These include of course a new(er) shape, perhaps “better” (more stretch resistant-even Dacron) materials than the old one, perhaps larger area via more roach, I note that OEM sails are notoriously “small” with regard to roach and the materials used in such sails are not so great, a superior shape design if from a different sailmakeing firm and or designer or simply what has been learned over the intervening years since that sail was designed.
I am not aware of truly empirical evidence that full length battens on THE SAME SAIL, ON THE SAME (class of) BOAT improve the PERFORMANCE of the boat. And how are we defining performance? Faster, higher or both?
Issues to consider when trying to answer that question include:
- Does a FLB mainsail make the boat so equipped sail faster and or higher-compared to the “old” sail with out FLB?.
- In what wind speed?
- In what sea conditions,
- Steered by whom?
- With or without a prepared and smooth bottom?
- With the same amount of stuff, in the same place in the interior?
- With the same headsail, in the same “shape” condition as when the old main was being used?
- Same rig setting?, rake, backstay, mast prebend cap shroud tension?
- Same weight on the rail?
- Same helmsman?
These all play a part in a boat’s “performance” and are some of the particulars that sailmakers want to have in place before even consenting to go on a sail speed trial. Organizing and executing such testing with two boats is a right royal tedious business too,even at the top end of the sport and is full lots of small details that are very hard to uncover. For instance I once did a sail for a fellow with a free standing cat rig spar. After delivery he called to complain that he could not keep up with some of the boats at the rally/rendezvous he was attending. After about 6 hours of sailing, questioning, measuring, reviewing details of the design, I discovered that this fellow had a mast step that was in totally different place than other boats I had measured on the dock adjacent to him and that his spar was, for reasons unknown it was larger in diameter…..He did not even know it was larger.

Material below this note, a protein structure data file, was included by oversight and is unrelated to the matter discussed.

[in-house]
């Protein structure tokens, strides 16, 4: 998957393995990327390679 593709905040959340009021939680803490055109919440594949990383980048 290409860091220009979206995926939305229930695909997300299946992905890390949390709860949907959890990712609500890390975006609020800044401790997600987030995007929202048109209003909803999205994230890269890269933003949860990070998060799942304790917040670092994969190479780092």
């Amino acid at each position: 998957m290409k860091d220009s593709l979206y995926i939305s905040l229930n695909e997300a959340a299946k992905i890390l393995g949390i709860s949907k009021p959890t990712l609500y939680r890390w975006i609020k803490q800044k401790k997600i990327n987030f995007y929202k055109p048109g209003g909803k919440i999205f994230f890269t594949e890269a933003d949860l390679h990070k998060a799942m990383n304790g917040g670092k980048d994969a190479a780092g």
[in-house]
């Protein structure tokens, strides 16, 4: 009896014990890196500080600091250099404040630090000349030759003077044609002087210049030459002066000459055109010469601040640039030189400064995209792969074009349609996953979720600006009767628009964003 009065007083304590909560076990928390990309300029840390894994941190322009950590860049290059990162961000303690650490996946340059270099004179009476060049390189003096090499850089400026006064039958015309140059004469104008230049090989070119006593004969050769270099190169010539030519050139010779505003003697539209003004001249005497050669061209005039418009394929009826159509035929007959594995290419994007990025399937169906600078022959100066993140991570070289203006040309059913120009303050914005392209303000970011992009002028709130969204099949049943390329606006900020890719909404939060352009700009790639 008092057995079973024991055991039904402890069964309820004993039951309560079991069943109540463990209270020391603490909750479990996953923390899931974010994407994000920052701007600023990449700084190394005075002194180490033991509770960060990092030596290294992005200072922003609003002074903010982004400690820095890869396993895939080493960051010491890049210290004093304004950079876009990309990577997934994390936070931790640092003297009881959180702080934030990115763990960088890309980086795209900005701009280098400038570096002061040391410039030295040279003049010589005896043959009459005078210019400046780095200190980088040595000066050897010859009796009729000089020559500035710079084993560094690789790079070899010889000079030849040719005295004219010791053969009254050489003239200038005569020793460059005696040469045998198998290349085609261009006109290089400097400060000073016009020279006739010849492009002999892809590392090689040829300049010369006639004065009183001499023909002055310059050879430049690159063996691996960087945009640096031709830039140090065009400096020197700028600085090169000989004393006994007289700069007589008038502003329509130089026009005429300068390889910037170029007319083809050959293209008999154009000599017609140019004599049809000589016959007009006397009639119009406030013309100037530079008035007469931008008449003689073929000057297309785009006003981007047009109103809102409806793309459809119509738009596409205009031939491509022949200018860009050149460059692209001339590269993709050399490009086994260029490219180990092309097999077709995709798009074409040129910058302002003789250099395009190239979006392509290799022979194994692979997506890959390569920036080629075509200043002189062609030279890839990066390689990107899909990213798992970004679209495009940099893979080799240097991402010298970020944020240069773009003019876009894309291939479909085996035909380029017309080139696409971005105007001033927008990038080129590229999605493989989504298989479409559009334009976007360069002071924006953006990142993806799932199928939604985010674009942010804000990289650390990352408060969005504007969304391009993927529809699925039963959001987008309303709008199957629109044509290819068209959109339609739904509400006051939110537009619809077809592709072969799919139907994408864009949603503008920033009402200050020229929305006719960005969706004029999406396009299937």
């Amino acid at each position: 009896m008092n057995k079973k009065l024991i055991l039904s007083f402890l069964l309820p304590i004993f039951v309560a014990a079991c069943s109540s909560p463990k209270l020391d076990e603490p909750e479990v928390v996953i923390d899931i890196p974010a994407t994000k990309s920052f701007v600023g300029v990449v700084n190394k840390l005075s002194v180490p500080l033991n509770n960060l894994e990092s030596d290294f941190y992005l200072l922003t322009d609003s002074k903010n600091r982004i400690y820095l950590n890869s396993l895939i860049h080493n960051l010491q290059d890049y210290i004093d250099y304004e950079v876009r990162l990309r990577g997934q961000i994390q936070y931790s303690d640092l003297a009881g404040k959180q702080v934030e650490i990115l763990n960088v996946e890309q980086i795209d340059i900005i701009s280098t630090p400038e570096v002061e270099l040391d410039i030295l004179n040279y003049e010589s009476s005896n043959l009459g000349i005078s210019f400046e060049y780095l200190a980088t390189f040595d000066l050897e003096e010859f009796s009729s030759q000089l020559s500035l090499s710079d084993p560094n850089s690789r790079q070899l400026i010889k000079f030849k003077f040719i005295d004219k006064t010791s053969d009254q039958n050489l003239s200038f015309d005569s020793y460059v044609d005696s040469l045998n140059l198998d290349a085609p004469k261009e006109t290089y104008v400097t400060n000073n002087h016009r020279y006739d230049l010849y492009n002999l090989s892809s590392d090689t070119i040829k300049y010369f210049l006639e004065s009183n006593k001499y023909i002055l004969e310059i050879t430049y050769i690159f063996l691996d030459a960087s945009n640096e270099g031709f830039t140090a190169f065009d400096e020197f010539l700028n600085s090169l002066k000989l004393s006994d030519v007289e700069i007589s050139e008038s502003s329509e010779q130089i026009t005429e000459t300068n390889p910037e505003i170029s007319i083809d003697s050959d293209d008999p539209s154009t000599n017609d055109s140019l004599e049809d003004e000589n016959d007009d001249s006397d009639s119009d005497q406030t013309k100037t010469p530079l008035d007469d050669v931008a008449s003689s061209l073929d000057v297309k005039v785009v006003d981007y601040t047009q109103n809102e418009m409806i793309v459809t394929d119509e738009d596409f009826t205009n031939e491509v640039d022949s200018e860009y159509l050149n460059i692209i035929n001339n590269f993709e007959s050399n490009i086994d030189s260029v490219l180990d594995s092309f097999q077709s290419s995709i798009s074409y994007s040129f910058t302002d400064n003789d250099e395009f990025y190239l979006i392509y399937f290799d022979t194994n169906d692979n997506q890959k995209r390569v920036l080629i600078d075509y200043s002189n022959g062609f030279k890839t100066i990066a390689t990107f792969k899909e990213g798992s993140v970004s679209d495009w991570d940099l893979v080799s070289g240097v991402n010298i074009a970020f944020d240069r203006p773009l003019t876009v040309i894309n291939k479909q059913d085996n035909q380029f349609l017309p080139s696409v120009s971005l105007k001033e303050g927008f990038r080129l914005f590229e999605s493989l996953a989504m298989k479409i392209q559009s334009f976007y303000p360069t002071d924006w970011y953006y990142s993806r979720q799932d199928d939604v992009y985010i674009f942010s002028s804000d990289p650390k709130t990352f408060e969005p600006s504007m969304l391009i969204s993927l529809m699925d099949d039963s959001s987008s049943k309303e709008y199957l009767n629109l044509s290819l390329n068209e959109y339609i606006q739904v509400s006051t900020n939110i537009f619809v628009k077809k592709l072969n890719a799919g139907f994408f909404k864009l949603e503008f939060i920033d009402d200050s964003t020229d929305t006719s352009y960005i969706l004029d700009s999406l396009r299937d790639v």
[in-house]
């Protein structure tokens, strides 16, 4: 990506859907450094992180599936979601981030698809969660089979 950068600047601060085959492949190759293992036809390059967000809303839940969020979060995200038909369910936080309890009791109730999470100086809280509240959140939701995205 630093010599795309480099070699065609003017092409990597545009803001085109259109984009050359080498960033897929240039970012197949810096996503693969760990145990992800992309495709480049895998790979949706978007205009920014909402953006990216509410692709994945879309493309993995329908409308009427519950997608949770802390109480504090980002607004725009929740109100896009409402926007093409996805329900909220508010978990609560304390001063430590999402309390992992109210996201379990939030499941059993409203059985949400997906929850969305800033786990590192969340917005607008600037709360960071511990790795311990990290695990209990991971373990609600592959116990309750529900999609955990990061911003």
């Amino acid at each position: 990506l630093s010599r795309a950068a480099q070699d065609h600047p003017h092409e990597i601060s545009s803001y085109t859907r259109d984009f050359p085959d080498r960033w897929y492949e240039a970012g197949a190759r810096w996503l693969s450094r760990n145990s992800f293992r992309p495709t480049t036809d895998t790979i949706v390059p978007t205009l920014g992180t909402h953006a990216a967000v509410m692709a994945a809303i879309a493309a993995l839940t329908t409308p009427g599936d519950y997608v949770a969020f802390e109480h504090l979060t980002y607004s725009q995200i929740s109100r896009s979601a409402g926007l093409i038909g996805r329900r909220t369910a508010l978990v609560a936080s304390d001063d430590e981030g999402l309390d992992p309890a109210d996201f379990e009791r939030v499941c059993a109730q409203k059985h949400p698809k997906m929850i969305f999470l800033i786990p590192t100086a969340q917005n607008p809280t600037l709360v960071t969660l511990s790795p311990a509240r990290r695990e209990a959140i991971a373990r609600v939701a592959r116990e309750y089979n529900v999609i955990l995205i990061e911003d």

I can attest from my own experiences that determining if one sail is faster (and or higher) than another is a very long drawn out process. This experience comes from two America’s Cup campaigns and lots of hours sailing along in a straight line with lots of smart and experienced sailors and sailmakers trying to make the boat go as fast as it can, then changing nothing else except the sail in question and repeating.
Thus even with an identical Sun Odyssey prepared as closely as possible to Pippa’s boat in order to be as equal when sailing along side each other; there are still many variables to be incorporated before the “increased performance” of the sail can be attributed to the sail having Full Length Battens.
Read again my remarks in an earlier post as to why,” if FLB are faster”, why then does the J105 class not all have FLB mainsails for instance? The 105’s have no rules regarding batten length. The paragraph is about half way down the post.